In July, Caruana won the Young Grandmaster Section of Biel 2010 after a playoff with the others two leaders Maxime Vachier-Lagrave and Nguyen Ngoc Truong Son. [14] In December he won the Italian Championship for the third time with a score of 9 points out of 11 games. In the period from December 2010–January 2011 Caruana played in the 53rd Reggio Emilia Tournament. He placed 6th out of 10 and tied 7 out of his 9 games (only winning, again, against Nigel Short).


In January, at the Gibraltar Masters, he finished on place 5 behind Ivanchuk, Short, Külaots and Roiz. In July he won with 7 points out of 10 at the AAI tournament in New Delhi (category 17). In December he won the Italian National Championship for the fourth time with a score of 10 points out of 11 games. He had previously won the 2007 and 2008 national championships, and did not play the 2009 national championship due to a calendar conflict with the FIDE World Cup.


Caruana in 2012 Fabiano Caruana (2012).jpg
Caruana in 2012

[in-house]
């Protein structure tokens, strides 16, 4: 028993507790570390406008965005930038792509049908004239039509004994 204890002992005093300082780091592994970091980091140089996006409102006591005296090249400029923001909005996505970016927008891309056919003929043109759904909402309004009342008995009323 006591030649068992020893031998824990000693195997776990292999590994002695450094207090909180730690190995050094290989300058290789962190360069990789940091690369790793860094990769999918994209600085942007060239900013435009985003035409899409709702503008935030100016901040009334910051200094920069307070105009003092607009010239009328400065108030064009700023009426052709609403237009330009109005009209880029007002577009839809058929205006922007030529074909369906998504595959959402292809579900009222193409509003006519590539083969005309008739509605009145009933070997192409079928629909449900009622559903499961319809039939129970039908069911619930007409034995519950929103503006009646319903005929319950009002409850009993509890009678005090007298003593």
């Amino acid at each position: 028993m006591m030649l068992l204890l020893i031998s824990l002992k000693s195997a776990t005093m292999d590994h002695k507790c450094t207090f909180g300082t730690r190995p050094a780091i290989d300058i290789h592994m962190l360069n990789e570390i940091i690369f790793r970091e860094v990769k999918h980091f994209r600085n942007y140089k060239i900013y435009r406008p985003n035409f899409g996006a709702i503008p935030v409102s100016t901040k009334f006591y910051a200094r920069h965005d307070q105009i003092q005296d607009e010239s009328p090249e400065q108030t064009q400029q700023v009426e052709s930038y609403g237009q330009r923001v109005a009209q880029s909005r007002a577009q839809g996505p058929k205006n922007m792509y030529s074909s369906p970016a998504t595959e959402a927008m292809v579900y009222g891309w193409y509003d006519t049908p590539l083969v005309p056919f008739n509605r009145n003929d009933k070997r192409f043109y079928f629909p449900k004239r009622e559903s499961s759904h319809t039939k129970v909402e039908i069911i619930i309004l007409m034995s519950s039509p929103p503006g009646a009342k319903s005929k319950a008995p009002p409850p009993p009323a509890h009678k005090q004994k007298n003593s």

In January, at the 74th Tata Steel Chess Tournament A in Wijk aan Zee (previously known as Corus Chess), he finished on place second together with Magnus Carlsen and Teimour Radjabov, behind the winner Levon Aronian. [15] In March at the 27th Reykjavik Open in Reykjavík, Iceland, he finished first with 7½/9. [16] In May he won the 20th Sigeman & Co Chess Tournament, an eight-player round-robin tournament, in Malmö, Sweden, with 5½/7, half point ahead of Peter Leko. [17] June saw him at the 7th Tal Memorial where he finished second with a score of 5½/9 after tiebreak with Teimour Radjabov behind Magnus Carlsen. [18] By July, at the 40th Dortmund Sparkassen Chess Meeting, he was victorious once again with a score of 6/9 after tiebreak with Sergey Karjakin. [19] In the fall, in the period from September–October, he played in the Grand Slam Chess Final in São Paulo and Bilbao, Caruana won 4 games, drew 5 and lost 1, tying for 1st with Magnus Carlsen, but eventually losing both blitz tiebreak games and thus ending 2nd. [20] In November at the 6th Kings Tournament, organized in Bucharest by the Romanian capital chess club, Caruana tied all the games to get third in a shortlist, yet strong tournament (average Elo 2747) behind Vassily Ivanchuk, winner, and Veselin Topalov, runner-up. [21]